One of the easiest seed to save is cress /karse (Lepidium sativum). You can grow a lot of seed in a small space, it dries well on the plants and is easy to process, rubbing the seed pods between your fingers in a bowl and then blowing the chaff away outside. I sprout the seed inside during winter and also sow it outside in spring to harvest the young plants for salads and lunch. leaving a few to grow big for seed.
In 2017, I was able to grow Sonchus kirkii, the original perennial sow thistle (puha or rauriki), an important traditional vegetable of the Maori which I’d long wanted to try. Unfortunately, I didn’t manage to overwinter it. It grows in coastal New Zealand and isn’t adapted to freezing winter temperatures and no doubt stays green all winter. I had been hoping to overwinter it and try the spring shoots, but I didn’t get the opportunity then. I relocated the original seed packet this spring, and the seed was still viable and the plants started flowering now in October and with unusually mild weather so far this winter with no serious frosts, I finally got round to trying some of the top growth in the tradional way to eat Sonchus oleraceus in Mediterranean countries, fried with garlic and chili in olive oil and added to scrambled eggs. The raw leaf was surprisingly mild, much milder than perennial Sonchus arvensis, which I’ve experienced as unpleasantly bitter in the past (young shoots in spring).
There is an account in my book Around the World in 80 plants of this species and annual super(healthy)weed Sonchus oleraceus which replaced it in Maori kitchens! Variously known as puha, shore puha or New Zealand sow thistle (syn. Sonchus asper var. littoralis), its habitat is described by the New Zealand Plant Conservation Network as http://www.nzpcn.org.nz/flora_details.aspx?ID=205: “Coastal. Usually on cliff faces in or around damp seepages where it often grows with the blue green alga Nostoc and fern Blechnum blechnoides. This species has a distinct preference for base rich rocks such as basalt, calcareous mudstones, siltstones, limestone or apatite-rich greywacke faces. On some offshore islands this species extends up into coastal scrub and herbfield. It occasionally grows on stabilised sand dunes. Indications are that this species once occupied a wider range of habitats but has retreated to those less suited to other faster growing introduced weeds.” NZPCN states that it is “Easily distinguished from all the other naturalised Sonchus species by the very large, glaucous, non-spinose leaves” (this includes Sonchus arvensis – perennial sow thistle and annuals Sonchus asper and Sonchus oleraceus). The first picture shows a comparison of the autumn leaves of the two growing in my garden:
This is the harvest of 6 varieties of Scorzonera at our community garden (Væres Venner) last week two years after I sowed seed (I was surprised by an early hard frost and didn’t get round to harvesting it). The following accessions Libochovicky (Czechoslovakia) (IPK Gatersleben SCOR5) ‘Peter Schwarzer’ (IPK Gatersleben SCOR3 and SCOR 6) ‘Schwarzwurzel’ (IPK Gatersleben SCOR 7) ‘Einjaehrige ‘ (IPK Gatersleben SCOR 8) Wild accession 1653 from Bundesgarten Wien (I had hoped to include other varieties from the Nordic gene bank in this trial but those were sadly not available) Einjaehrige gave as expected the biggest yield (this is a variety selected to be grown in one year…traditionally it would take two years for roots to be big enough. I will grow this one on as a perennial for seed to supply seed as a root variety. The biggest roots of the other accessions apart from the wild accesion which gave as expected the smallest roots (planted now in the World Garden) will be grown on to investigate differences in production of Scorzonera lettuce (spring shoots) and Scorzonera scapes (the sweet flower stems). Scorzonera is not only one of my favourite must have perennial vegetables but also a popular plant for pollinators flowering right up to the first frosts.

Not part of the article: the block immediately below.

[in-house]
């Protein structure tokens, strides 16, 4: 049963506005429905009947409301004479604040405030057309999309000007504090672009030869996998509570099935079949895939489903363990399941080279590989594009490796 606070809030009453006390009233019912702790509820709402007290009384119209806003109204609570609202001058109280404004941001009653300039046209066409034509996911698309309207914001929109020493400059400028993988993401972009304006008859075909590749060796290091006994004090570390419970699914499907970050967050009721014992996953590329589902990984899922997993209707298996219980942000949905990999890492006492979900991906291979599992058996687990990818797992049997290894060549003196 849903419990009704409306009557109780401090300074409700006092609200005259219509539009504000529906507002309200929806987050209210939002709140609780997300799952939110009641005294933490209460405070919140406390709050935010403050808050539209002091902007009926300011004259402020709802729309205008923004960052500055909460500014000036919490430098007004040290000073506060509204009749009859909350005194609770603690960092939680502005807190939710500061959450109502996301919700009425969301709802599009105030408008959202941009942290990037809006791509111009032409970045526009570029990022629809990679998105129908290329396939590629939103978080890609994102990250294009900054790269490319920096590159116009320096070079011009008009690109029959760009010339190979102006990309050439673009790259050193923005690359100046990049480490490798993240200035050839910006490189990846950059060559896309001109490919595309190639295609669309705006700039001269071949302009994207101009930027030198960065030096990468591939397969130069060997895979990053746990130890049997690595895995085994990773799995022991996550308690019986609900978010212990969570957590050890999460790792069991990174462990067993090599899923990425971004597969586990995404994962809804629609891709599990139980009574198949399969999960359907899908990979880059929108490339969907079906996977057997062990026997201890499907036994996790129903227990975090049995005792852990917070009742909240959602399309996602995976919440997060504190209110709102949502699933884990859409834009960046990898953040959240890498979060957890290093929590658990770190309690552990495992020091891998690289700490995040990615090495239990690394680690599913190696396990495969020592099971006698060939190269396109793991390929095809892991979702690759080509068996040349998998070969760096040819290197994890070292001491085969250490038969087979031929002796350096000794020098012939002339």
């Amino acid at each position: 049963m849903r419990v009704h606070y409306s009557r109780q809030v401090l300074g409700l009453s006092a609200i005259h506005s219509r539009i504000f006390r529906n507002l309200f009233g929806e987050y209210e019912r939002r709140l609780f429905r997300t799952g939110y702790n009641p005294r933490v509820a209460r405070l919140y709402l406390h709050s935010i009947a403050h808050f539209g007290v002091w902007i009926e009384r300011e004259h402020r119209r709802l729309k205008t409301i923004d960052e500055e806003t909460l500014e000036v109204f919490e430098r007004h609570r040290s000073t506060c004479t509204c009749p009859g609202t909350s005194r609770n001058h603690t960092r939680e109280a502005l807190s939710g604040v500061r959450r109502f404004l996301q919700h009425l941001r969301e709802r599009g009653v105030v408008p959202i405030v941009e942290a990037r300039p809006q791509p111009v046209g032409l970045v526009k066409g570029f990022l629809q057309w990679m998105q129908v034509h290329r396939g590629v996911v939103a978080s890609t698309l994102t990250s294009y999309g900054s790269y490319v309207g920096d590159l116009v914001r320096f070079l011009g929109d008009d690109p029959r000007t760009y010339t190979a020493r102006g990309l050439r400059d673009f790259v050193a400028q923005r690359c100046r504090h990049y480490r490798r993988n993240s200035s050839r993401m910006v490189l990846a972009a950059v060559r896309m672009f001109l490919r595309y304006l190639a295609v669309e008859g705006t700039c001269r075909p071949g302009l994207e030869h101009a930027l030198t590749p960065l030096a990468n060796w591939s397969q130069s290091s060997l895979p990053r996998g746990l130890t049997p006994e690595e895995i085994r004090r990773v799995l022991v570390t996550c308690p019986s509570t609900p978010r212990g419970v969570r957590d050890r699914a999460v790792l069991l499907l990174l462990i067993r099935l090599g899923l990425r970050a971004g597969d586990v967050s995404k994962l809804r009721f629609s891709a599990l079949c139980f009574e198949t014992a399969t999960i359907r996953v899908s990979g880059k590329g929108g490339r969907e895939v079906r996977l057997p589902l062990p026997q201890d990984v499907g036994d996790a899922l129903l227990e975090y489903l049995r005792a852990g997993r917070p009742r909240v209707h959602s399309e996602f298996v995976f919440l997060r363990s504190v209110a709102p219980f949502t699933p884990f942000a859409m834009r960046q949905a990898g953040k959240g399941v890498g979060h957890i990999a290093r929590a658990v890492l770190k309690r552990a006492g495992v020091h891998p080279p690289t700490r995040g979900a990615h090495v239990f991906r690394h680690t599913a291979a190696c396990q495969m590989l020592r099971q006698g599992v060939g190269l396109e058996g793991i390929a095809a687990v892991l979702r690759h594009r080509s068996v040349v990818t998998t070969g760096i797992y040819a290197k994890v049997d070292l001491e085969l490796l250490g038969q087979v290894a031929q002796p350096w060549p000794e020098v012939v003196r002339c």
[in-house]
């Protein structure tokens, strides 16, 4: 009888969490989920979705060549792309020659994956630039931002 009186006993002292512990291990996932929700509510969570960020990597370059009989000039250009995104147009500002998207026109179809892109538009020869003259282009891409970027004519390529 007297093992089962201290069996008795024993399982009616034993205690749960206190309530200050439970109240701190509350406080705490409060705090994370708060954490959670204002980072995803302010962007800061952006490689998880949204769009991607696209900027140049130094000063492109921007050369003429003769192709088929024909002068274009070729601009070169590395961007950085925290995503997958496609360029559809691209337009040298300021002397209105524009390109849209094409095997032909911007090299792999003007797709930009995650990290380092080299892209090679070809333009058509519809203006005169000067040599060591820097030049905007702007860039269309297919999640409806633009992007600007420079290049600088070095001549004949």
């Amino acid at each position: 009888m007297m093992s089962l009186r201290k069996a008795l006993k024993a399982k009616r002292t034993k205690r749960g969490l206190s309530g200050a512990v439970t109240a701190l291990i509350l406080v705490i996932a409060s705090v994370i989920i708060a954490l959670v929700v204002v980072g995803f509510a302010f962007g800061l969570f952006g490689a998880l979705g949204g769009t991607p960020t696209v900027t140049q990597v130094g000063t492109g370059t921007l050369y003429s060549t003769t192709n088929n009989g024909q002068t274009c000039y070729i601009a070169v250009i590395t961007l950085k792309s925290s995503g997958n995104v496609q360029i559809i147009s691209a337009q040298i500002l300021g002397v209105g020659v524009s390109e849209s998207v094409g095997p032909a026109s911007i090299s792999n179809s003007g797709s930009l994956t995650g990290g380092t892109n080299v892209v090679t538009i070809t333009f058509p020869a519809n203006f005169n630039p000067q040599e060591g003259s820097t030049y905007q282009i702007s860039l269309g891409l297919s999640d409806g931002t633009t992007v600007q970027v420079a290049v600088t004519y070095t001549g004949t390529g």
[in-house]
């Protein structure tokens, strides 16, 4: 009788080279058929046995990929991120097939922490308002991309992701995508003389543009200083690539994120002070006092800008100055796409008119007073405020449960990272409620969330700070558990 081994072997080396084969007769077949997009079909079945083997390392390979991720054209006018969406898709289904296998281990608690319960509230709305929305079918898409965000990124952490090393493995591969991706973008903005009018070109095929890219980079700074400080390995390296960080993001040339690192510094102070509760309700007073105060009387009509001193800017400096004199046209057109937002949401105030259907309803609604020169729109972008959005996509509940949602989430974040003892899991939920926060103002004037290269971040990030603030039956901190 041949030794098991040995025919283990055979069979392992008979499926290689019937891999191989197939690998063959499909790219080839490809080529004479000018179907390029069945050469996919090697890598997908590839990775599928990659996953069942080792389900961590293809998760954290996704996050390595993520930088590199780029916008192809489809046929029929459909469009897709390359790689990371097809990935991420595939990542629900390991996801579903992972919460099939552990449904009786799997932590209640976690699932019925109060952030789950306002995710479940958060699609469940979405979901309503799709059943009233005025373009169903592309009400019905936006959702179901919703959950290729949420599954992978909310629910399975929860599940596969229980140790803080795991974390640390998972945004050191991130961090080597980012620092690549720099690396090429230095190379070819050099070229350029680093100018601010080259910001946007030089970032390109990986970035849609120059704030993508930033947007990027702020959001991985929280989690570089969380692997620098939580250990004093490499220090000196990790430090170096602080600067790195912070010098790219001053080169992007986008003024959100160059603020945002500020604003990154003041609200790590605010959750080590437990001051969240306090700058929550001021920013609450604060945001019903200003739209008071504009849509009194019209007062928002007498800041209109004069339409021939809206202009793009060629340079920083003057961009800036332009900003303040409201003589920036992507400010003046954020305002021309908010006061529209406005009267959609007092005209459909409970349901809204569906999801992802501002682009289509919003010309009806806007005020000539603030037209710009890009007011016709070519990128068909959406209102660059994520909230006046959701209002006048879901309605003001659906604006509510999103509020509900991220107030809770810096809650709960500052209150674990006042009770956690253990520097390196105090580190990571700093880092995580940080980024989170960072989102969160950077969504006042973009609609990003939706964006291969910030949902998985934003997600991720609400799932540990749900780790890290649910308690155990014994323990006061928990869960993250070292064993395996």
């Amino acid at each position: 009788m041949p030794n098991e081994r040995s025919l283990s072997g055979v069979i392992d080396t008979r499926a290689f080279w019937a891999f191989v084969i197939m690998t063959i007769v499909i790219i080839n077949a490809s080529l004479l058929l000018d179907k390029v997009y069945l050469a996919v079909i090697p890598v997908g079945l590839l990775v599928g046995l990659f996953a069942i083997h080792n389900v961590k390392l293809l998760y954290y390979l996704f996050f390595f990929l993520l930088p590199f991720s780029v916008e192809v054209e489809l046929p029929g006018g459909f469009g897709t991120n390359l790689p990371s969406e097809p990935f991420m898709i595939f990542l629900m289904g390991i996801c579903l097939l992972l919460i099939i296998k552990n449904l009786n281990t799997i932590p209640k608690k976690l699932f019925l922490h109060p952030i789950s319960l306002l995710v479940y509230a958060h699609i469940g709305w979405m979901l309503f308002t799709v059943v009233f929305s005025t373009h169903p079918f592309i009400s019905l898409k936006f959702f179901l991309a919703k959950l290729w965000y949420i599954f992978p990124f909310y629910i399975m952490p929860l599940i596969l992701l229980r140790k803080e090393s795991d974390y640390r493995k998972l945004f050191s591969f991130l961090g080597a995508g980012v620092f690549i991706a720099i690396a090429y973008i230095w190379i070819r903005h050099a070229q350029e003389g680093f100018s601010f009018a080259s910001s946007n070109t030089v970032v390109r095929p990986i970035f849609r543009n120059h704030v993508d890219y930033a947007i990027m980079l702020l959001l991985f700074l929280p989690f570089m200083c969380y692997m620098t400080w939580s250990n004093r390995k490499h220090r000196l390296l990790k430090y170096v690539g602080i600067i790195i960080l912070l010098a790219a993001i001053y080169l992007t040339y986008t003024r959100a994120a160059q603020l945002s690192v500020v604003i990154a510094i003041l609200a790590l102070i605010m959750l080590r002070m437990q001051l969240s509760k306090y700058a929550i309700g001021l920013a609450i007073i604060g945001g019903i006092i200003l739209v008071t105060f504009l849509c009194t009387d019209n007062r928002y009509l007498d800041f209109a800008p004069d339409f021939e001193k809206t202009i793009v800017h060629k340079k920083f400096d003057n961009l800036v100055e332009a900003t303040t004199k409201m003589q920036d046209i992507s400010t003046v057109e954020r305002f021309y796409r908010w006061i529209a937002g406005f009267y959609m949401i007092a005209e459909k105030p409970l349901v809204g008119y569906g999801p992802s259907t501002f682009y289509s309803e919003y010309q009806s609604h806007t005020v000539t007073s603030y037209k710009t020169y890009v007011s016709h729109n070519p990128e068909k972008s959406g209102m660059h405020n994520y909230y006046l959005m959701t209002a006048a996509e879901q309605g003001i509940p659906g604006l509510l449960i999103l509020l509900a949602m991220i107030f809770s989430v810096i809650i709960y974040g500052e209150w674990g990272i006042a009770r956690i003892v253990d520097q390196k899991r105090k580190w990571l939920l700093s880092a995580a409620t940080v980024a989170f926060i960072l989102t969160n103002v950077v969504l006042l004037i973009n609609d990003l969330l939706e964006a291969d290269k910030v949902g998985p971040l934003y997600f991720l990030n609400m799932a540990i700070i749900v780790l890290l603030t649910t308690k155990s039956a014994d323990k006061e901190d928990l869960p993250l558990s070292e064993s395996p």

A new species of fungi discovered growing on an old wild hazel nut in the garden this week, nut disco (Hymenoscyphus fructigenus), not found earlier in Malvik kommune. Thanks to Edel Humstad for the ID.
A group of seeding nettles strategically placed in view of a living room window provides a little entertainment in winter ( no, I didn’t plant them, but I deliberately didn’t cut them back). This is important food for various finches in winter including bullfinches (dompap).
I’ve only heard tawny owls in the garden a few times over the year, although there are a few breeding pairs in this part of Norway. Last night, one was calling loudly from one of the trees in the garden and this short film was made from the balcony.
Here’s 24 of the 26 potato varieties I grew this year. Many are from the national potato preservation project administered by the Norwegian Seed Savers (KVANN). 10 different varieties(mini-tubers) which have been cleaned for virus are offered every year. Some of the smaller ones are small as they were started from mini-tubers (used as seed potatoes next year). The varieties are from left to right: TOP ROW: Tysk Blå; Eggeplomme; Gjernes potet; Sverre; Rosenpotet; Lange’s potet; Ingeleivs; King Edward Troll SECOND ROW: Ivar; Blå Kerrs Pink; Gamle Raude; Svart Valdres; Buddhisten fra Snåsa; Ringerikspotet; Svartpotet fra Vegårshei (syn. Blå Kongo); Abundance BOTTOM ROW: Beate; Rocket; Shetland Black; Sharpe’s Express; Brage; Hroar’s Drege and Sarpo Tominia I’m not head-banging to the potatoes….honest:
Perennial vegetables, Edimentals (plants that are edible and ornamental) and other goings on in The Edible Garden